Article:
The late 60s and the 70s changed American cinema (Glory days of New Hollywood Era) with daring realism in their films and finally took the Hollywood dazzle out of these films until Star Wars IV came and did a U-turn that resulted in studio controlled films meant for 10 year olds ever since. In this context, French Connection is a landmark achievement for the changing 70s cinema as well as the best work from William Friedkin. The film, although starts off slow, carries terrific pacing and tight, thrilling scenes. The cinematography, score and the lead actors all add to its taste.
May 4, 2016
The French Connection (1971) ????
Exhilarating (almost overwhelming) action movie about narcotics cops in N.Y.C. who attempt to pull the plug on a major drug deal (it's essentially one long chase). Stellar film leads to chilling conclusion; Hackman is truly unforgettable. Some movie fans consider this to also have the most exciting car chase ever. Five Oscars: Picture, Actor, Director, Script, Editing. Followed by a sequel.
April 24, 2016
gritty, slick, and great in every way. This movie is worth your 1hr. and 40 min. of your life.
April 22, 2016
The trailer to this movie wasn't amusing nor was the first 15 minutes with laughable dialogues and caricature type characters. Everything changes instantly and soon taken over by intense screenplay and performances mixed with an exhilarating tail and chase sequence building up to a clever and perfect climax. This movie can be referred as a lesson on how perseverance can pay.

Doyle (Gene Hackman) is a cop in the narcotics bureau who is often criticized for his backfired hunches but well supported by his chief along with his partner Russo (Roy Scheider). Doyle and Russo come across a charismatic couple Boca's in a bar and tails them since they had a bad feeling. Their observation provides leads into some unknown shady deal about to happen. All this seems connected to a Frenchman Alain Charnier (Fernando Rey) but the details are still hazy. But Doyle's perseverance and unconventional work ethics helps to put pieces together.

Firstly a special commendation should go for the intense and exhilarating chase sequence between a car and a hijacked train. A role of an obsessed cop or a detective is nothing new but when played by someone as talented as Gene Hackman it just gets better. Hackman plays the role with measured intensity, carelessness, obsession and a sense of humor. Roy Scheider gives an apt supporting role while Fernando Rey is very inconsistent ebbing and surging the character's image constantly. Background score isn't too loud which is otherwise very common for thrillers during its era while the photography is very enjoyable with its perfect wide shots and intense maneuvering for additional thrills. The graphic violence lacks technical prowess succumbing to a low quality finished product in a couple of scenes. Though a little disconnected in the beginning, the screenplay pulls up from its lull intensifying and ends up playing the winning role for the movie.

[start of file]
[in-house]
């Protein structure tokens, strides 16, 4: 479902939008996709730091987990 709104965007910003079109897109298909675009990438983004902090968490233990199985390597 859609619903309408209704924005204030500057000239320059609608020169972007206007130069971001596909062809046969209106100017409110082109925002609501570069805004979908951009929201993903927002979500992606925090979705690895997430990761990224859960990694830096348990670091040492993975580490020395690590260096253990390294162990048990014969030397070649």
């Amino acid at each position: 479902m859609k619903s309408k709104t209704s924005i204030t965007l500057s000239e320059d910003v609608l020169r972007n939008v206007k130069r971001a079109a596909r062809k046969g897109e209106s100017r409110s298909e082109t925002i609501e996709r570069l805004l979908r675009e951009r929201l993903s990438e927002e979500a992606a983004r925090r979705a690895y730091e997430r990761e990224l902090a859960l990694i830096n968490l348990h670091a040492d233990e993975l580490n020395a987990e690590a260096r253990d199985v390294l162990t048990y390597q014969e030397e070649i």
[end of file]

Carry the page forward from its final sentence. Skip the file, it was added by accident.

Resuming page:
If it ends well, all is well
April 16, 2016
One of the best police dramas...
March 30, 2016
The French Connection stars Gene Hackman and Roy Scheider as two narcotic police officers on the hunt for a heroin dealer who has been recently dealing in New York City. I really enjoyed this movie. Just the overall tone of the film and how it was made in the 70s already beings a different vibe while viewing. The direction in the film is very well done. William Friedkin captures the realistic setting extremely well that it sets up for a solid crime thriller. The pace is surprisingly fast also. Along with the fascinating story, we are given pristine action sequences, intriguing dialogue, great performances. Gene Hackman and Roy Scheider are so fun to watch. Their characters are bitter. gritty, and high spirited. The French Connection comes as basic as it gets and that's all this film needed.